Johnson & Johnson’s Cypher drug eluting Stent: Improvement and Patent infringement

Tuesday, November 1, 2011 - 6:30pm

Team Inno5
Team Inno5: Xin Hang, Jessica Morden, Faizan Rahim, Jonathan Sawatsky, Olga Vorobyova


Approximately a million coronary stent insertions are performed annually worldwide to treat coronary heart disease. Drug-eluting stents (DES) were developed to address the issues of thrombosis and restenosis associated with bare metal stents in the treatment of coronary heart disease. These stents release anti-proliferative and immunosuppressant drugs and were successful in reducing restenosis. DES transformed the medical device industry as Johnson & Johnson’s Cypher was the first combination product to be approved by the FDA. DES became one of the main drivers of the medical device industry with annual sales of over $4.3 billion. Since the introduction of Cypher in 2003, over four million cardiovascular patients have been treated with this device. Despite the success of Cypher in reducing restenosis, Johnson & Johnson did not benefit from market exclusivity for long. This was due to the emergence of competing DES such as Boston Scientific’s Taxus Express II stent which entered the US market eleven months later. Since the introduction of Taxus Express II, there have been many patent infringement lawsuits between multiple competitors including Johnson & Johnson and Boston Scientific over the design of DES. These patent lawsuits dispute the nature of the stent structures, eluted drugs and polymer coatings claimed. The presentation will discuss three patent infringement lawsuits, outlining the realm of patent law and exploring whether or not medical device defensibility is strengthened by the incorporation of drugs to create combination products.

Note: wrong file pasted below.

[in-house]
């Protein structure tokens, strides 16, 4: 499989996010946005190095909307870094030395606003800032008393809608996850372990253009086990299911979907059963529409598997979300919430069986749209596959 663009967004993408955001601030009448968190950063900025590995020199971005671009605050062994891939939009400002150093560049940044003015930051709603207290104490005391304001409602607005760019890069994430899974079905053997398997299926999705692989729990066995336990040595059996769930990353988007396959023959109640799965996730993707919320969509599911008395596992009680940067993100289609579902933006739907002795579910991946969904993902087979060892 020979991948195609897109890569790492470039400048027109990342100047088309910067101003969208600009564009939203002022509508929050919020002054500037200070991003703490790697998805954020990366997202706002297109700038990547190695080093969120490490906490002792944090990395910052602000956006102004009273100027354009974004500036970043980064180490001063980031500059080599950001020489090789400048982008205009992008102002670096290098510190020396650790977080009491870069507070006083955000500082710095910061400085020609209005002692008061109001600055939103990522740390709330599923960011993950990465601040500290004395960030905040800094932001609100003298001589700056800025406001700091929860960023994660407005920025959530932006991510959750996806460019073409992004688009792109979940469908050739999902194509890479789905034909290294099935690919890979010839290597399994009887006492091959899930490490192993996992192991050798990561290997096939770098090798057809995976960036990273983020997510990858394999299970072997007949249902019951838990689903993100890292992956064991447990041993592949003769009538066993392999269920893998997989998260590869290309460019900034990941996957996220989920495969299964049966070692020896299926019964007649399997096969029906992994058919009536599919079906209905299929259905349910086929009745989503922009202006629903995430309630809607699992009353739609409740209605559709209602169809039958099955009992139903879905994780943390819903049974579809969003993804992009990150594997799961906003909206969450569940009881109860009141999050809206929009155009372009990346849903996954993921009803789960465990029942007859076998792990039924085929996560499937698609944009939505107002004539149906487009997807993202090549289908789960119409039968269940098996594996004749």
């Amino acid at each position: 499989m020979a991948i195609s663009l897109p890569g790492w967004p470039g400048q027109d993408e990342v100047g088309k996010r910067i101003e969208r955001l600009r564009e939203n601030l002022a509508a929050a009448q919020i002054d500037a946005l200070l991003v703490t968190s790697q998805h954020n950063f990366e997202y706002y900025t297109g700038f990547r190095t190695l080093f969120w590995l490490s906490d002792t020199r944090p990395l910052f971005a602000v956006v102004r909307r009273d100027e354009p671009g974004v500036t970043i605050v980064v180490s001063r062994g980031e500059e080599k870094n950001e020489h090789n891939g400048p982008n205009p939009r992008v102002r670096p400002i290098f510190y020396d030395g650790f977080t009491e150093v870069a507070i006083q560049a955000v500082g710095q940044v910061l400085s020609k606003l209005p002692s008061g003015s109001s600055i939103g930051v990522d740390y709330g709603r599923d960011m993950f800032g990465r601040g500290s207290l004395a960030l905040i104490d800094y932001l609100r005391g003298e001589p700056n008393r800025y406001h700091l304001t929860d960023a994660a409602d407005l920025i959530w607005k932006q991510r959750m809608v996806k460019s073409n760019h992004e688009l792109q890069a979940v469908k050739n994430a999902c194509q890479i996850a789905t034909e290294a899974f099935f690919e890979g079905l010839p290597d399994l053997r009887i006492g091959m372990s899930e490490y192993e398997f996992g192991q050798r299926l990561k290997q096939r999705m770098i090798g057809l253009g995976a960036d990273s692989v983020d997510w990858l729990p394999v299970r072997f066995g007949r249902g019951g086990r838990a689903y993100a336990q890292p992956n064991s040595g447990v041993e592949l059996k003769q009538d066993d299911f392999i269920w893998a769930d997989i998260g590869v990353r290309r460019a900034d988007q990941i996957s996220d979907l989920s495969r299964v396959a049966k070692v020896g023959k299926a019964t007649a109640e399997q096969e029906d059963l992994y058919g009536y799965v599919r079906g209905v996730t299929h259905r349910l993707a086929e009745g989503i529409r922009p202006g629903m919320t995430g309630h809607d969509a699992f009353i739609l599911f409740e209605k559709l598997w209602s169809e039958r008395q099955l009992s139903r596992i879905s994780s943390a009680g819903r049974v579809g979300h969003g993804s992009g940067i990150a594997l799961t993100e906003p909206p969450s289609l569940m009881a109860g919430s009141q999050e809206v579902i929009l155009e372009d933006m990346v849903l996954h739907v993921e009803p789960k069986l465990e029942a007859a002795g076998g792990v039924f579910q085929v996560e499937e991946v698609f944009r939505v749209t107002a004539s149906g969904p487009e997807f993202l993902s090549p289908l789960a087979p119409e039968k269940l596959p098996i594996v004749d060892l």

Presented by Team Inno5
Tuesday, November 1, 2011
6:30-7:30pm, Instructional Centre, Room 335